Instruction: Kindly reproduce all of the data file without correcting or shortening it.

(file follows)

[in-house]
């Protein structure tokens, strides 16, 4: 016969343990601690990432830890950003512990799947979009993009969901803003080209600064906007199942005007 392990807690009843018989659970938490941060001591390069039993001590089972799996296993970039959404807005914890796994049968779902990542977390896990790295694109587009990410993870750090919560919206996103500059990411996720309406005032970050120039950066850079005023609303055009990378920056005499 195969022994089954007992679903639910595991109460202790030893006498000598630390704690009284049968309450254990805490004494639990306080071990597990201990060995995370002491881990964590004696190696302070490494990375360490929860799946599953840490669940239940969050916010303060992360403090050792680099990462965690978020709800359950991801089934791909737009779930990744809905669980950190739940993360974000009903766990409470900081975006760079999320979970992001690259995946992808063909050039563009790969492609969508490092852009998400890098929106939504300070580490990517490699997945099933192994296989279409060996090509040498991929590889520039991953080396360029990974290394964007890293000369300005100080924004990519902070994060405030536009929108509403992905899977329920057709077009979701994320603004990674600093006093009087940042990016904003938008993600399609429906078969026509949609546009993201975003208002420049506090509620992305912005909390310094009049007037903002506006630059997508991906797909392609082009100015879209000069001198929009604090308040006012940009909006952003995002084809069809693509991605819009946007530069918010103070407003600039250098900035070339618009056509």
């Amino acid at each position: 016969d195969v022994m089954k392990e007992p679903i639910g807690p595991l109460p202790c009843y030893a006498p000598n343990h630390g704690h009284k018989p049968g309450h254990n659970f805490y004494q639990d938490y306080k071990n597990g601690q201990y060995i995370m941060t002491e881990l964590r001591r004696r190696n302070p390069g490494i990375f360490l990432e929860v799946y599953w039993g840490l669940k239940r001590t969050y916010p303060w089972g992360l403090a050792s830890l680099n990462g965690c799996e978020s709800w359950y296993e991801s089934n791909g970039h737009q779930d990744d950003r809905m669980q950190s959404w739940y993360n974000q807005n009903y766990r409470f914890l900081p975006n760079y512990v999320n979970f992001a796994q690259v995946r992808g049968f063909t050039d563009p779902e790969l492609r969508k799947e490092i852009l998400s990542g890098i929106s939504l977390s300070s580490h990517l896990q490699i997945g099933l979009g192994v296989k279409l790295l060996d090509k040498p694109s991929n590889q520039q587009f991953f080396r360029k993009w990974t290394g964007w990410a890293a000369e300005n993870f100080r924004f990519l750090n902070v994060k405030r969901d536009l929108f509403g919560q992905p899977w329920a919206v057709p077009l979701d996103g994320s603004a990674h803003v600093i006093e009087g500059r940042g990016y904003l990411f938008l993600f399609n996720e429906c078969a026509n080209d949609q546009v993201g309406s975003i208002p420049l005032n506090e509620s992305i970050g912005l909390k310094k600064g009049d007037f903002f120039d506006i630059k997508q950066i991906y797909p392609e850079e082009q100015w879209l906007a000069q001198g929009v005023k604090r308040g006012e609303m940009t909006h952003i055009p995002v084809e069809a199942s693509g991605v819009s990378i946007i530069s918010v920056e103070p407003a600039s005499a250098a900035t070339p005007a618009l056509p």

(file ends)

[in-house]
């Protein structure tokens, strides 16, 4: 016969343990601690990432830890950003512990799947979009993009969901803003080209600064906007199942005007 392990807690009843018989659970938490941060001591390069039993001590089972799996296993970039959404807005914890796994049968779902990542977390896990790295694109587009990410993870750090919560919206996103500059990411996720309406005032970050120039950066850079005023609303055009990378920056005499 195969022994089954007992679903639910595991109460202790030893006498000598630390704690009284049968309450254990805490004494639990306080071990597990201990060995995370002491881990964590004696190696302070490494990375360490929860799946599953840490669940239940969050916010303060992360403090050792680099990462965690978020709800359950991801089934791909737009779930990744809905669980950190739940993360974000009903766990409470900081975006760079999320979970992001690259995946992808063909050039563009790969492609969508490092852009998400890098929106939504300070580490990517490699997945099933192994296989279409060996090509040498991929590889520039991953080396360029990974290394964007890293000369300005100080924004990519902070994060405030536009929108509403992905899977329920057709077009979701994320603004990674600093006093009087940042990016904003938008993600399609429906078969026509949609546009993201975003208002420049506090509620992305912005909390310094009049007037903002506006630059997508991906797909392609082009100015879209000069001198929009604090308040006012940009909006952003995002084809069809693509991605819009946007530069918010103070407003600039250098900035070339618009056509």
């Amino acid at each position: 016969d195969v022994m089954k392990e007992p679903i639910g807690p595991l109460p202790c009843y030893a006498p000598n343990h630390g704690h009284k018989p049968g309450h254990n659970f805490y004494q639990d938490y306080k071990n597990g601690q201990y060995i995370m941060t002491e881990l964590r001591r004696r190696n302070p390069g490494i990375f360490l990432e929860v799946y599953w039993g840490l669940k239940r001590t969050y916010p303060w089972g992360l403090a050792s830890l680099n990462g965690c799996e978020s709800w359950y296993e991801s089934n791909g970039h737009q779930d990744d950003r809905m669980q950190s959404w739940y993360n974000q807005n009903y766990r409470f914890l900081p975006n760079y512990v999320n979970f992001a796994q690259v995946r992808g049968f063909t050039d563009p779902e790969l492609r969508k799947e490092i852009l998400s990542g890098i929106s939504l977390s300070s580490h990517l896990q490699i997945g099933l979009g192994v296989k279409l790295l060996d090509k040498p694109s991929n590889q520039q587009f991953f080396r360029k993009w990974t290394g964007w990410a890293a000369e300005n993870f100080r924004f990519l750090n902070v994060k405030r969901d536009l929108f509403g919560q992905p899977w329920a919206v057709p077009l979701d996103g994320s603004a990674h803003v600093i006093e009087g500059r940042g990016y904003l990411f938008l993600f399609n996720e429906c078969a026509n080209d949609q546009v993201g309406s975003i208002p420049l005032n506090e509620s992305i970050g912005l909390k310094k600064g009049d007037f903002f120039d506006i630059k997508q950066i991906y797909p392609e850079e082009q100015w879209l906007a000069q001198g929009v005023k604090r308040g006012e609303m940009t909006h952003i055009p995002v084809e069809a199942s693509g991605v819009s990378i946007i530069s918010v920056e103070p407003a600039s005499a250098a900035t070339p005007a618009l056509p």